Three Kinds of Research Documents: Exploration, Explanation, Academic
post by ozziegooen
Aug 2020 Edit: Changed "Clarification" to "Exploration", thanks to a comment by Richard_Ngo
Epistemic Status: Low. This was a quick idea, but the grouping honesty doesn't work as well as I'd like. I still think it could be useful to some people though. Ideas appreciated.
Recently I have started writing more and have been trying to be more intentional with what I accomplish. Different documents have different purposes and it seemed useful to help clarify this. Here is a list of three specific different types I think are relevant on LessWrong and similar.
I see exploration posts as generally the first instance of information being written down. Here it is important to get the essential ideas out there and to create consensus around terminology among the most interested readers. In some cases, the only interested reader may be the author, who would use the post just to help cement their ideas for themselves.
Exploration posts may not be immediately useful and require later posts or context for them to make sense. This is typically fine. There's often not a rush for them to be understood. In many cases, there is a lot of possible information to write down, so the first step is to ensure it's out there, even if it's slow, hard to read, or doesn't much make sense until later.
I think of many of Paul Christiano's posts [LW · GW] as exploration posts. They're very numerous and novel [LW · GW], but quite confusing to many readers (at least, to myself and several people I've talked to). Sometimes the terminology changes from one post to the next. I used to see this is somewhat of a weakness, but now it comes across to me as a pragmatic option. If he were to have tried to make all of this readable to the average LessWrong reader, there's likely no way he could have written a portion as much.
One important point here is that if something is a exploration post, then the main relevant feedback is on the core content, not the presentation. Giving feedback on the readability can still be useful, but it should be understood and expected that this isn't the main goal.
Explanation posts seek to explain content to people. The focus here is on accessibility [LW · GW]. Often the main ideas are already documented somewhere, but the author thinks that they could do a better job explaining them to their intended audience.
I would categorize some of the recent posts on Embedded Agency [LW · GW] as being explanatory. Some of them have very nice diagrams and are elegantly laid out. I believe much of the content comes from earlier work that was a lot more fragmented and experimental. Zhukeepa's recent overview [LW · GW] of Paul Christiano's work also is a good example.
Academic documents, as I interpret them, aim to be acceptable to the academic community or considered academic. Some attributes that typically go along with this include:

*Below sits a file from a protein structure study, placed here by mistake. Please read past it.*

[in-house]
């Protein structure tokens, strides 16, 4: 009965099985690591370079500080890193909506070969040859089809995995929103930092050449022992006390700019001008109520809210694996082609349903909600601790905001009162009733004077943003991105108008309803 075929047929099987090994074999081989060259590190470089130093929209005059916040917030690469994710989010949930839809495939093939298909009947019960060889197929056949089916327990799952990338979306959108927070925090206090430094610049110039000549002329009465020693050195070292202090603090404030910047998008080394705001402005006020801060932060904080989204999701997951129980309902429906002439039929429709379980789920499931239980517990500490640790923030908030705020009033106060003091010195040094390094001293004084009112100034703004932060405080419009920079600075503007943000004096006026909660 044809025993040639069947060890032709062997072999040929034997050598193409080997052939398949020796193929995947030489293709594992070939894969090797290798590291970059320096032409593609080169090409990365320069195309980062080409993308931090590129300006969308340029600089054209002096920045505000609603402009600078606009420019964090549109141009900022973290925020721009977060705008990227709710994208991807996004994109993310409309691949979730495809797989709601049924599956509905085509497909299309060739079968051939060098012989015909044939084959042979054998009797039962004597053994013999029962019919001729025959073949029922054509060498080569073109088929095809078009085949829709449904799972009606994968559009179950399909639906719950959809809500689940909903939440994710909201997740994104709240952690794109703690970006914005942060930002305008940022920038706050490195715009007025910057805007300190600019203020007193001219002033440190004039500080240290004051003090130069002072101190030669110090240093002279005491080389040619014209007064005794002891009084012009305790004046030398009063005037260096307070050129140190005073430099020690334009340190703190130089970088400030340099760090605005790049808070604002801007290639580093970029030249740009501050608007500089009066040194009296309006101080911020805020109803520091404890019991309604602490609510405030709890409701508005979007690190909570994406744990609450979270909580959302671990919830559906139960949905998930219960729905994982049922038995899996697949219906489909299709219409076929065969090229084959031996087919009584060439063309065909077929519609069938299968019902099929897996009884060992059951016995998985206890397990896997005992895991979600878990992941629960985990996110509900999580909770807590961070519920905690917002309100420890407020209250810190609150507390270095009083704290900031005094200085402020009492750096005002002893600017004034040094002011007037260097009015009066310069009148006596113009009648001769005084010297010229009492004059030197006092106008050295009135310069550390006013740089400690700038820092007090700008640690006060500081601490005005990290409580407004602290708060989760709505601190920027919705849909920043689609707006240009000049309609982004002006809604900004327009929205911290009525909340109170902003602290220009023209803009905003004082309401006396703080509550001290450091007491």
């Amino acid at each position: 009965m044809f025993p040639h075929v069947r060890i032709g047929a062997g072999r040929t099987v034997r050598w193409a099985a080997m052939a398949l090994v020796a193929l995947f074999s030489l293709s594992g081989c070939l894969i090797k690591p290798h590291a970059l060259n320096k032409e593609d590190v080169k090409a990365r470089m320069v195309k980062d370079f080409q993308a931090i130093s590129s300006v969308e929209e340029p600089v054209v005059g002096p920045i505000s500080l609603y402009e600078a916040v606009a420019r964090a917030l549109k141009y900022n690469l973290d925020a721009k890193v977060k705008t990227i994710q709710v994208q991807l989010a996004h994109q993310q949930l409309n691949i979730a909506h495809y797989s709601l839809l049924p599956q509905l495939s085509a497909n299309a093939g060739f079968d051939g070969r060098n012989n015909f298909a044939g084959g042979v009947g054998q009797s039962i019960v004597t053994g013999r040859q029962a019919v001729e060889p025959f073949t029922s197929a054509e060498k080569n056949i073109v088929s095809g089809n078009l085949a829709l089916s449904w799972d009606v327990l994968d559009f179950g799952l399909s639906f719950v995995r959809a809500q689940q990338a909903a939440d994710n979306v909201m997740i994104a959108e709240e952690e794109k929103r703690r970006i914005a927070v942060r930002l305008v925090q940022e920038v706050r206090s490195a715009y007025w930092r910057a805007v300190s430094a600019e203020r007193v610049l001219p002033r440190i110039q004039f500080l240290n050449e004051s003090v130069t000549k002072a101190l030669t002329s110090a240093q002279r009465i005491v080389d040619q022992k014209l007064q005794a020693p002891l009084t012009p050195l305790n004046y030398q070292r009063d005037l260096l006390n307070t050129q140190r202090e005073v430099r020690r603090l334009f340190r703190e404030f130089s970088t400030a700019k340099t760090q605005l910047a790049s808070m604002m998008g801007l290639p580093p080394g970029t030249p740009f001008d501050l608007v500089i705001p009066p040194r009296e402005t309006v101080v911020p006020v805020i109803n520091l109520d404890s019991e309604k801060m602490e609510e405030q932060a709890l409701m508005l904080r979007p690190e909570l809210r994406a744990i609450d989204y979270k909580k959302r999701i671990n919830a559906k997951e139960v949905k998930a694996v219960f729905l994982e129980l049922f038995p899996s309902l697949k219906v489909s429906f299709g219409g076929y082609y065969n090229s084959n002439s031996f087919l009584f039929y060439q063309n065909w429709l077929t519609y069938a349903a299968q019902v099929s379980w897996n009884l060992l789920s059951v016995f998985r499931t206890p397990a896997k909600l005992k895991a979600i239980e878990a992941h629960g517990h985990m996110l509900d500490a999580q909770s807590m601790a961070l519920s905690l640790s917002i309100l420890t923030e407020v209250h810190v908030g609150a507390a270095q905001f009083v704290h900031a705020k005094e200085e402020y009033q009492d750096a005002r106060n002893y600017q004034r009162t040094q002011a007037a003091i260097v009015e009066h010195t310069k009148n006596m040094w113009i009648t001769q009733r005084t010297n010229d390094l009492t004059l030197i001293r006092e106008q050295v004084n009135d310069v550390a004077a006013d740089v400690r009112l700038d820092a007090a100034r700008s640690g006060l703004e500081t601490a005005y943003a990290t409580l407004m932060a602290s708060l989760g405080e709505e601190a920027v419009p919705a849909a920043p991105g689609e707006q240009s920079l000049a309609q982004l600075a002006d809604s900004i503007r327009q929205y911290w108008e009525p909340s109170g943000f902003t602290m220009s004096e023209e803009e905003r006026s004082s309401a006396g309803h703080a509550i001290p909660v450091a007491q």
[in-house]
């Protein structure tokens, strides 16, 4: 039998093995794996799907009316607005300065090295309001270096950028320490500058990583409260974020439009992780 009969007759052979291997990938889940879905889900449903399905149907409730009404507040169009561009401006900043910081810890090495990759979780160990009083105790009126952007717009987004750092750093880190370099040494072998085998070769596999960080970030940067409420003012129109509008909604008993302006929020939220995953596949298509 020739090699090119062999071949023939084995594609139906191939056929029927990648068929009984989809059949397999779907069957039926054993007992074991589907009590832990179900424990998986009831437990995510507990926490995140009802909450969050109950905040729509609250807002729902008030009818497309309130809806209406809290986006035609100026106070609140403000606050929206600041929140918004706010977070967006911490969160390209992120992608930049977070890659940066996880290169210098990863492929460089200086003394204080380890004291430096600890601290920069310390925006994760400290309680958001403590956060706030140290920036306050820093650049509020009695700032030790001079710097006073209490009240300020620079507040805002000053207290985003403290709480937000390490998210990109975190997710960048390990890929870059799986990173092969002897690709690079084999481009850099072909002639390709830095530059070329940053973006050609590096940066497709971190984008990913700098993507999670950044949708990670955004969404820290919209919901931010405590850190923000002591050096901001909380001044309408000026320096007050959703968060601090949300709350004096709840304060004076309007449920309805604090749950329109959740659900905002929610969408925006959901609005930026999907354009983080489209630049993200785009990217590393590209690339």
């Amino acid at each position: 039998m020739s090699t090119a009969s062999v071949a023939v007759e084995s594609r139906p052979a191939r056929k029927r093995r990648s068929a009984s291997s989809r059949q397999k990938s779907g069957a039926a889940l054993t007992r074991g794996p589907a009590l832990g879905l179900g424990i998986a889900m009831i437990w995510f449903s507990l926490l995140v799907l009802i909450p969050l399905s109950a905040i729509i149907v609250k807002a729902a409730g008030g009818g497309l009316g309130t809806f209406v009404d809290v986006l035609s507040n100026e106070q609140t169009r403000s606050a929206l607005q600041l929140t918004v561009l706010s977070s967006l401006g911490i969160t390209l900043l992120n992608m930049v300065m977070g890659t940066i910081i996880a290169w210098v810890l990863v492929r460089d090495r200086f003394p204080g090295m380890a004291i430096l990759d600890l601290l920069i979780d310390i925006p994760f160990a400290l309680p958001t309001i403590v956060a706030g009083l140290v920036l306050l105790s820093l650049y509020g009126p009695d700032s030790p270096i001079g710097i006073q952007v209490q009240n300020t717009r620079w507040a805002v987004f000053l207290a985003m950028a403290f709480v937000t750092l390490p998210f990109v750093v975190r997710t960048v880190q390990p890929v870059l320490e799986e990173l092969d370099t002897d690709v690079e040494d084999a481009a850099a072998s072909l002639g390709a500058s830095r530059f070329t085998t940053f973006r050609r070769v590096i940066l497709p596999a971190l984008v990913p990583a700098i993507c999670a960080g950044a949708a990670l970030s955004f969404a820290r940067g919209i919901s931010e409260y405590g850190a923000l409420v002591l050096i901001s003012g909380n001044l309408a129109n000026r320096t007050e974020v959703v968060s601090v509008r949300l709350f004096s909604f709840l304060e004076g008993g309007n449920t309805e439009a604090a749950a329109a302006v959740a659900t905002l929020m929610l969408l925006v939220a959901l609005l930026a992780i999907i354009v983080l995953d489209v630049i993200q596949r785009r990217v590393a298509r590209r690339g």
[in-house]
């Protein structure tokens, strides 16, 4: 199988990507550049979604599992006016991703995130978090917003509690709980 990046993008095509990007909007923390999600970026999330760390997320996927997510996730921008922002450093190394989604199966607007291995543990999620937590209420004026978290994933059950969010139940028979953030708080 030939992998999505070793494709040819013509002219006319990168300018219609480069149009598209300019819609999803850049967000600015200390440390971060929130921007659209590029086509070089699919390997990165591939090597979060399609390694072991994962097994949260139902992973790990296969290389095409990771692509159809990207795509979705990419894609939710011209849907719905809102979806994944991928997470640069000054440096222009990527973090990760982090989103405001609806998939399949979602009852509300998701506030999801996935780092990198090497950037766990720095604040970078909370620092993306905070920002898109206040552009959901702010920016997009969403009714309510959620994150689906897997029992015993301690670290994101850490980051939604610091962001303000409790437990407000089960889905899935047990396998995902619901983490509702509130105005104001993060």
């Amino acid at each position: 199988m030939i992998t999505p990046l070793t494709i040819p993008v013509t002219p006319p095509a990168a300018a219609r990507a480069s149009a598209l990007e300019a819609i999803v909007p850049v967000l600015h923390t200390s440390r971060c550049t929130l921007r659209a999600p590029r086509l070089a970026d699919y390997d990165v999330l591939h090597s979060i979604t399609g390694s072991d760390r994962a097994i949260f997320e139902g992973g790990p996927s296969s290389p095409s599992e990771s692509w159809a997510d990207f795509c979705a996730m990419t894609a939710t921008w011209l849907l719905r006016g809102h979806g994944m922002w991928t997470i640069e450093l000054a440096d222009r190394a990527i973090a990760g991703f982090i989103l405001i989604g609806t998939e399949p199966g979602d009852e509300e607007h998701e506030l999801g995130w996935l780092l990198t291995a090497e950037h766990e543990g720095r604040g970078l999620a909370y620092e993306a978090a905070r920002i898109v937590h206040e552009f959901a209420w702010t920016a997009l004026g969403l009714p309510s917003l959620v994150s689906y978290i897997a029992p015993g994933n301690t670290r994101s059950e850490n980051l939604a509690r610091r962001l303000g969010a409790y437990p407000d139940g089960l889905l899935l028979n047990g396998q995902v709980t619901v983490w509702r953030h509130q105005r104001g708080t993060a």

- The academic article structure
- Citations, generally of other academic works
- Discussion of how work fits in with existing academic literature
- A high level of rigor and completeness
- An expectation that the main terms and ideas won't change much
- PDF formatting
There can definitely be a lot of signaling going on here. Many people see academic seeming articles as substantially more trustworthy and impressive than other works.
That said, I feel like there are some useful attributes to these works besides signaling. For one, it's a format well suited to interfacing with the academic world. Interfacing with the academic world can be quite valuable, especially in domains with substantial academic work. Also, the format has become popular for some valid reasons around robustness and context.
As an example, MIRI's official papers fit into this category.
Academic-oriented posts don't need to be PDFs. I would consider my post on Prediction-Augmented Evaluation Systems [LW · GW] to partially be in this category, and several EA Forum posts to partially be in this category (examples here [EA · GW], here [EA · GW], and here [EA · GW].)
There are some documents that do a good job being both "academic" and "explanation." I think these should be considered a mix of both.
I think the main take away of this post is that some documents exist for the main purpose of exploration, and should be understood as such. I myself currently have a lot of ideas I want to write down and intend to focus on exploration posts for a while.
The distinction between explanatory and academic documents doesn't seem as novel nor as elegant to me. I'd be really curious if readers can post in the comments with improvements on this ontology or better examples.
Comments sorted by top scores.
comment by Wei_Dai ·
2019-02-14T03:56:48.725Z · LW(p) · GW(p)
It seems backwards that the first kind of writing (where readability isn't the main goal) is called "clarification", since Google defines it as "the action of making a statement or situation less confused and more comprehensible" and gives "explanation" as a synonym.
After spending some time with a dictionary/thesaurus, I think "description", "delineation", or "sketch" might be a better term for it?
Replies from: Raemon, ozziegooen